Recalibrating our vision

"Our disabled bodies do not make us heroes, nor are we tragedies, but we hold within us the truth of the human experience: pain and joy dwell together. We are Good Friday and Easter, tomb and resurrection."

Photo by Paul Skorupskas on Unsplash

For a long time, I felt like an imposter when it came to Easter. I assumed that, as a Christian, on this particular day I was to be joyful. Not happy – happy is for chocolate or the snooze button – but joyful, which is like happy but bigger and indefinably different. To make things even more challenging, I thought a real Christian’s emotions should move between Palm Sunday celebration, Good Friday sorrow, and Easter joy with mechanical precision. I assumed everyone else was on this program, and I was off to the side wondering what chip is missing in me: Why can’t I spring automatically to resurrection joy?

A while back, some of the church kids were chatting about what they wanted in their Easter baskets and one said she was really hoping for a live, rainbow-colored horse. To be fair, sometimes joy can feel just as elusive as a rainbow-colored horse; of the two, the horse could feel like the safer bet. “We’re Easter people,” Augustine reminds us, “and Alleluia is our song.” Even so, at times we’re still in the tomb. Or at least part of us is. Or someone we love is. Or the world is. And it makes one wonder, what does it mean to be an Easter person in a world full of so much complexity?

One of the gifts that disabled people, and disability theory, give to the church is a way of thinking about the complex intersections between joy, hope, pain and sorrow. Our disabled bodies do not make us heroes, nor are we tragedies, but we hold within us the truth of the human experience: pain and joy dwell together. We are Good Friday and Easter, tomb and resurrection.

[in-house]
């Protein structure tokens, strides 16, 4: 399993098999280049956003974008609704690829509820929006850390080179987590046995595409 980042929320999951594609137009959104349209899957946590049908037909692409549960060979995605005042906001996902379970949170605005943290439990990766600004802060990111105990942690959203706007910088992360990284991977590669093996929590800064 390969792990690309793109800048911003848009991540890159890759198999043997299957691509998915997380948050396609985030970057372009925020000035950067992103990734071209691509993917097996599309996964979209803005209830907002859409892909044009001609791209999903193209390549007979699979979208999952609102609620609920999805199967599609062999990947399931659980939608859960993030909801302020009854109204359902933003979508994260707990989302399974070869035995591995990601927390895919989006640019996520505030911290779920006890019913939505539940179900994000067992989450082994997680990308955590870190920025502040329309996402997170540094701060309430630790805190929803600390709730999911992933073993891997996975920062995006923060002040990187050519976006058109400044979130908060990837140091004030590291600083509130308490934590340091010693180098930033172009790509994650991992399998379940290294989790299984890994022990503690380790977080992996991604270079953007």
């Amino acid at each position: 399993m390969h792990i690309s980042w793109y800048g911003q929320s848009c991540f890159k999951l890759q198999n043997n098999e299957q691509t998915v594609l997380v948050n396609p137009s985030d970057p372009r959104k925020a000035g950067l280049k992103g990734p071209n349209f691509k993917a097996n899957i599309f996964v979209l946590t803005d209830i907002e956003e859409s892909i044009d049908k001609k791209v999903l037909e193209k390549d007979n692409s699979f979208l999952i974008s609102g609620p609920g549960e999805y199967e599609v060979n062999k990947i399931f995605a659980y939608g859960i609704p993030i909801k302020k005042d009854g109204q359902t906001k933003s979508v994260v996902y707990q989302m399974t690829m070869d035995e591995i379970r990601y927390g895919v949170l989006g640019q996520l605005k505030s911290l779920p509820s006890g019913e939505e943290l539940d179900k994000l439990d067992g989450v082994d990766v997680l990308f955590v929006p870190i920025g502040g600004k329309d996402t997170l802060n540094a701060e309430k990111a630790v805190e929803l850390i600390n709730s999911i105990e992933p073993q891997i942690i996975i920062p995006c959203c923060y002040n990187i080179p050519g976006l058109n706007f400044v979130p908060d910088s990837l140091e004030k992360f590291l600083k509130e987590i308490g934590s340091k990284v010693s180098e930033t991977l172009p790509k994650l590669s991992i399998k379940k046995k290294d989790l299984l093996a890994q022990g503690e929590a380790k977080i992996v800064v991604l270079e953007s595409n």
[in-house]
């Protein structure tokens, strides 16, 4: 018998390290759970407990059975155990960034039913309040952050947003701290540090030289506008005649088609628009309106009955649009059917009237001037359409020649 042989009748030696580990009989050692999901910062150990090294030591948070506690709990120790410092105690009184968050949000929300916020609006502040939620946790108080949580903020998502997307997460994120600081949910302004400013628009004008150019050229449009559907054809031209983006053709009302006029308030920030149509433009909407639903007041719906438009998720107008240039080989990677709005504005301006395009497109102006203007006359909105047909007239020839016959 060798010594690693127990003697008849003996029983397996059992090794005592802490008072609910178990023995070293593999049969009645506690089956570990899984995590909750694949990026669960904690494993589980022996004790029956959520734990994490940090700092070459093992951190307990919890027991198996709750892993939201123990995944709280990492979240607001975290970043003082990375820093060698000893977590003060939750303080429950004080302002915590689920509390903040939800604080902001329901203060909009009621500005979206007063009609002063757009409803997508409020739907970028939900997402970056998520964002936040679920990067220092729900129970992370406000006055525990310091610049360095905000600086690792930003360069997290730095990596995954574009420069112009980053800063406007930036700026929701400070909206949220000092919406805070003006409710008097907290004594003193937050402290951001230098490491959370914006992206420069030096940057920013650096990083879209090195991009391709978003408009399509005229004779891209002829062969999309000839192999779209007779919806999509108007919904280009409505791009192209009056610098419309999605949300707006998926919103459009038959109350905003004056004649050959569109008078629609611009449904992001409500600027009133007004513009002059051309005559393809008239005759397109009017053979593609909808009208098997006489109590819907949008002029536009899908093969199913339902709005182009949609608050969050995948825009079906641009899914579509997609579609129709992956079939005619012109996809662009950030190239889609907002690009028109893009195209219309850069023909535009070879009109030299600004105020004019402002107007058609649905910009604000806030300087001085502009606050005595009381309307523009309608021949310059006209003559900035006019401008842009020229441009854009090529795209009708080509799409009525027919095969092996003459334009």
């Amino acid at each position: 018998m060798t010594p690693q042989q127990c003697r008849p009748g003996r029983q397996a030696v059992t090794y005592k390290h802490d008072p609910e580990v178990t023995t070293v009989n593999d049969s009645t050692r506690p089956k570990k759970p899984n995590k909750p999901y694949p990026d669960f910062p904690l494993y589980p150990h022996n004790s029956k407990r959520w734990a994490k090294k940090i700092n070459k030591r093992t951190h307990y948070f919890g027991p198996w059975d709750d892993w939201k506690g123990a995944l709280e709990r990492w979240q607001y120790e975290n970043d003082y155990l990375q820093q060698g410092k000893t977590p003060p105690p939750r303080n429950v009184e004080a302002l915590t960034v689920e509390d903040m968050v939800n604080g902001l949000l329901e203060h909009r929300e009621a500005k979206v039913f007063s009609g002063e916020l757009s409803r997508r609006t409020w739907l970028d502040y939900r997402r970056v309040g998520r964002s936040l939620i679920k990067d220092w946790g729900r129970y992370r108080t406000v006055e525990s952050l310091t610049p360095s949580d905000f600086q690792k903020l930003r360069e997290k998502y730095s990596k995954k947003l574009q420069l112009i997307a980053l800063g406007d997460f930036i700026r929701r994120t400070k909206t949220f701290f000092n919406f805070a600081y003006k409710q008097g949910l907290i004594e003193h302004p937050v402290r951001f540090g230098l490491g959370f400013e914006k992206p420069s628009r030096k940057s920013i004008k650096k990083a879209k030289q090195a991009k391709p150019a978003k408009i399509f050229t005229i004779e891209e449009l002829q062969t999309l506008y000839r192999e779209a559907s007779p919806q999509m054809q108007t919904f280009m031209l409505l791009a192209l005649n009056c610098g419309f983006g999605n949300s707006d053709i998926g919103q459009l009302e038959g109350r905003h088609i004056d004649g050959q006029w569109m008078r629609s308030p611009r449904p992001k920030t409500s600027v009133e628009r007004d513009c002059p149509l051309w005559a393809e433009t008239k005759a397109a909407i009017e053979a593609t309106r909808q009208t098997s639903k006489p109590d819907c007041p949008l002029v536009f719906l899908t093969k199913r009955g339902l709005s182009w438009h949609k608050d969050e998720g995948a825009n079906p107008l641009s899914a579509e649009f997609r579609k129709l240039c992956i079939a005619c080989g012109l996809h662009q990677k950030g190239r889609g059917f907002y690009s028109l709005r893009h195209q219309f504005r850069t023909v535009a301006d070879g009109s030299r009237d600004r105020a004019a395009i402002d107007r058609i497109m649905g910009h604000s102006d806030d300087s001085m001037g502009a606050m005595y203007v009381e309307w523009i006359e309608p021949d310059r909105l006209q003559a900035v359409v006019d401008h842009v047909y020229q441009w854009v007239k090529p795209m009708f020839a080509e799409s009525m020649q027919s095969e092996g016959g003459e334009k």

Matthew’s Gospel mentions a little bit about joy, but what looms larger than exaltation in all the Easter accounts is that sense of amazement and uncertainty. Of confusion and not-knowing. And I think as Christians we lose respect for the gift of confusion at our own peril.

I’ve been working on a writing project about relationships that has taken me down some research rabbit holes, one of them being the interesting world of Christian dating guides. A characteristic of that world is a sense of either-or: a person is godly or not. They’re meant for you or not. If you’re not certain this will end in marriage, break up immediately. Dating is not meant to be fun, it’s not exploration or discovery, it’s a job. You are working your way through a set of challenges until you graduate to marriage, which, if you’ve followed the steps correctly, means a dutiful happily-ever-after. And perhaps this works for some people when it comes to relationships, but it absolutely does not translate to a life of faith.

Having a life shaped by resurrection isn’t about graduating from Good Friday to Easter. It’s not having everything neatly settled in our minds and our hearts, harboring no doubts or uncertainties. Our souls aren’t Swiss watches ticking reliably from sorrow to joy on cue, any more than a person with cerebral palsy or an intellectual disability is all possibility or all limitation. There are days, even moments, when we catch whispers of resurrection and seasons when the shadows of the tomb enshroud us.

We may proclaim the certainty of resurrection as a gathered body of faith, but the aim of that proclamation is not to minimize or cover over the real hurts that are right here among us or the hurts of the wider world. Rather, it is to recalibrate our vision so that when resurrection does find us – whether it’s today or a month or many years from now – we recognize what it is we’re looking at.